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Darwin Correspondence Project

To Leonard Jenyns   1 April [1858]1

Down Bromley Kent

April 1st

My dear Jenyns

I was heartily glad to receive your note & receive some news of you.— I thank you very sincerely for your present:2 it seems to me exactly what I have long wished to read (& it is a most useful book to have as reference); namely a general account of the weather. Of the more purely scientific aspect of the work, I am utterly incapable of judging, for it is years since I attended in the least degree to the subject. But the weather, as weather always interests me, & I daily draw a line on ruled paper to show movement of Barometer.

I have only read a score or so of pages yet; nor shall I be able to finish it for some time, for I have two borrowed Books in hand, which must be finished first.3 Owing, also, to my continued weak health, I am able after my mornings work to do extraordinary little; the least attention to anything quite upsetting me. If I have anything to say, beyond general approbation, which I am sure from what little I have seen, it will have from me, it will be a pleasure to me to write.

You enquire about my family I have now six Boys!! & two girls; & it is the great drawback to my happiness, that they are not very robust; some of them seem to have inherited my detestable constitution.—

I have myself been for the last two years & suppose I shall be two more, very hard, (too hard) at work on my species Book, getting it ready for press. By the way I lately found some of your Observations very useful to me.4 You ask what my Book is about, I fear it is almost de rebus omnibus: my attempt is to look at all facts in Nat. Hist & Geology under the two points of view,—has each species been created independently or have species, like varieties, descended from other species? And the upshot is, that I have become dreadfully heteredox about the immutability of species.—5 I have attended especially to Pigeons & kept all the breeds alive, as the best type of variation under domestication, which I believe throws the greatest light on variation in a state of nature. I am sure I have now given you a long prose about my doings, & most heartily do I wish that my doings were done.—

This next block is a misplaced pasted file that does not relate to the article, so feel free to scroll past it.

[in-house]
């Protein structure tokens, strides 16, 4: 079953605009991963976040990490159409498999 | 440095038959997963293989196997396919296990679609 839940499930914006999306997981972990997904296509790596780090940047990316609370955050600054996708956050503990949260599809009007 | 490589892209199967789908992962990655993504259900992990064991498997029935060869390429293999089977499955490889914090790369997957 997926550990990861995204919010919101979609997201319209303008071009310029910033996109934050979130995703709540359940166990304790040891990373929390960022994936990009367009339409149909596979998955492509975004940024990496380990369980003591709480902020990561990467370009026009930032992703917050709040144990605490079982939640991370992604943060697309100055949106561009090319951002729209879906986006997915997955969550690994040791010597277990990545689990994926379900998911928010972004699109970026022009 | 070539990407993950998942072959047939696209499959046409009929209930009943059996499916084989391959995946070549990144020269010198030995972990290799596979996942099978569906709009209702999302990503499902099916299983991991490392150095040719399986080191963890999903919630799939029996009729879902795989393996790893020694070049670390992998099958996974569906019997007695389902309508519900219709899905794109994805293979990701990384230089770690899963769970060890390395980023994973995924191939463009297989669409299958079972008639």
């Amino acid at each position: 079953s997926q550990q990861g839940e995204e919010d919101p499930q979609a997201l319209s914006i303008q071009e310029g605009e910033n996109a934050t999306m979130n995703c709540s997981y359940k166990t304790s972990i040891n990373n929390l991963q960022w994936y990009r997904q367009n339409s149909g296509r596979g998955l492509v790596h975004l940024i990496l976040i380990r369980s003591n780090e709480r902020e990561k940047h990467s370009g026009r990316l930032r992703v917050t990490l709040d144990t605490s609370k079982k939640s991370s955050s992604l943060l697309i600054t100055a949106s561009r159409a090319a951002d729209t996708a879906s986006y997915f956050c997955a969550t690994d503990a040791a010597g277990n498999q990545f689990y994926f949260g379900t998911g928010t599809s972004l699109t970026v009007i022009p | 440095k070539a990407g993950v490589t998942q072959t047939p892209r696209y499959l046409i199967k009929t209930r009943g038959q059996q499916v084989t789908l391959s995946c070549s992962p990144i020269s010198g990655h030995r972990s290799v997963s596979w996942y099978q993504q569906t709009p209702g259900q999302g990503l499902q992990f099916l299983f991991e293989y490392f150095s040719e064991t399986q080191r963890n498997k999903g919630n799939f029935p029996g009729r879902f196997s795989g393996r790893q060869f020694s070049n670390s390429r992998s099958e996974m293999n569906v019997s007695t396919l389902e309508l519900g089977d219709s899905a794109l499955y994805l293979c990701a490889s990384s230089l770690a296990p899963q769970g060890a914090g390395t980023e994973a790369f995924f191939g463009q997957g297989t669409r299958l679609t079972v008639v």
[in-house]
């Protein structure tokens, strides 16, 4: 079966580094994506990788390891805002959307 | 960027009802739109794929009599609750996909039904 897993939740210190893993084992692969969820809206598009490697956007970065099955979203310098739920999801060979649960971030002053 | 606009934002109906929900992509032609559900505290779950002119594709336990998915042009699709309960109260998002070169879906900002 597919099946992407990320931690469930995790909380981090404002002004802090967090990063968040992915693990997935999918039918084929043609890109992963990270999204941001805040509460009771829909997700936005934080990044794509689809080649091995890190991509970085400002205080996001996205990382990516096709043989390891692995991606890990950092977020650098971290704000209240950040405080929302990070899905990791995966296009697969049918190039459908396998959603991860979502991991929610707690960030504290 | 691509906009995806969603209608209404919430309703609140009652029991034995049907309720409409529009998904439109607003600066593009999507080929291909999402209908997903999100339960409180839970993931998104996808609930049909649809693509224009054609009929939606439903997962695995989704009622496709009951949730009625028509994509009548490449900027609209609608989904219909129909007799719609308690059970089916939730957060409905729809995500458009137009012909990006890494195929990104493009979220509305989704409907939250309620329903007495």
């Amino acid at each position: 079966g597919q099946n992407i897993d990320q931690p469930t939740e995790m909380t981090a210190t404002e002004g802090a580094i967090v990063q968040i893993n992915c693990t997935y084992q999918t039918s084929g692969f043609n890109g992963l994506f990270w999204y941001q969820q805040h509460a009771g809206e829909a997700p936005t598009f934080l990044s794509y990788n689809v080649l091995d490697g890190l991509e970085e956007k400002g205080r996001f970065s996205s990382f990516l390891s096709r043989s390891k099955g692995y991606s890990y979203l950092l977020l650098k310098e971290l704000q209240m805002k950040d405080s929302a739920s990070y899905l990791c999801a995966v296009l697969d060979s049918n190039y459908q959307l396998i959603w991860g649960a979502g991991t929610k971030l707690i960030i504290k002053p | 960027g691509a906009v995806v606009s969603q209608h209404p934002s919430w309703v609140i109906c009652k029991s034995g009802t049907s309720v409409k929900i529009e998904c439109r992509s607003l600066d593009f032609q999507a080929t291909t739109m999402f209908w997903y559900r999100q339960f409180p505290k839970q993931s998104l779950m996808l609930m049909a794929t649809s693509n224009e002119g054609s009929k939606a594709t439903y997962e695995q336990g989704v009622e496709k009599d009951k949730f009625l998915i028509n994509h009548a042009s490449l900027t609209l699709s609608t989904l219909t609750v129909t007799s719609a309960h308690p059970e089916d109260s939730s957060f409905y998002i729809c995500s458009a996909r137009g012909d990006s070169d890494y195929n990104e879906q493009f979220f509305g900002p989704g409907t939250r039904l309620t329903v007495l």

I hope your own health is pretty good: I sincerely sympathise with you in Mrs. Jenyns being an invalid.6

Farewell, dear Jenyns; I often remember the pleasant hours which I have spent with you at Bottisham or rather Swaffham.7 Believe me | Yours very sincerely | Ch. Darwin


Dated by the reference to Jenyns 1858.
Jenyns had sent CD a copy of Jenyns 1858, which is in the Darwin Library–Down House.
One of the borrowed books was the first volume of Buckle 1857–61. According to the letter to J. D. Hooker, 10 April [1858], CD had borrowed this work from the circulating library of Charles Edward Mudie.
Several of Jenyns’s observations on animal behaviour, published in Jenyns 1846, were cited by CD in his chapter on the ‘Mental powers and the instincts of animals’ (Natural selection, pp. 472, 508, and 524). CD recorded having completed this chapter on 9 March 1858 (‘Journal’; Appendix II).
CD had told Jenyns of his belief in transmutation in a letter written in 1844 (Correspondence vol. 3, letter to Leonard Jenyns, 12 October [1844]). Jenyns was also interested in the species question and had delivered a paper on the subject at a meeting of the British Association for the Advancement of Science in 1856 (Jenyns 1856).
Jenyns and his wife Jane had settled near Bath in 1850 after Benjamin Collins Brodie recommended that she move from Cambridgeshire. She died in 1860. See Blomefield 1889, p. 18.
Jenyns had been vicar of Swaffham Bulbeck, Cambridgeshire, until 1849. Bottisham Hall, also in Cambridgeshire, was the Jenyns family residence. Jenyns and CD became friends during CD’s undergraduate years at Cambridge (see Correspondence vol. 1).


Thanks LJ for his book [Observations in meteorology (1858)].

CD has been working on his species book [Natural selection].

Has become dreadfully heterodox on immutability of species.

His work on pigeons: variation under domestication throws the greatest light on variation in a state of nature.

Letter details

Letter no.
Charles Robert Darwin
Leonard Blomefield
Sent from
Source of text
Bath Royal Literary and Scientific Institution
Physical description

Please cite as

Darwin Correspondence Project, “Letter no. 2251,” accessed on 23 May 2017,

Also published in The Correspondence of Charles Darwin, vol. 7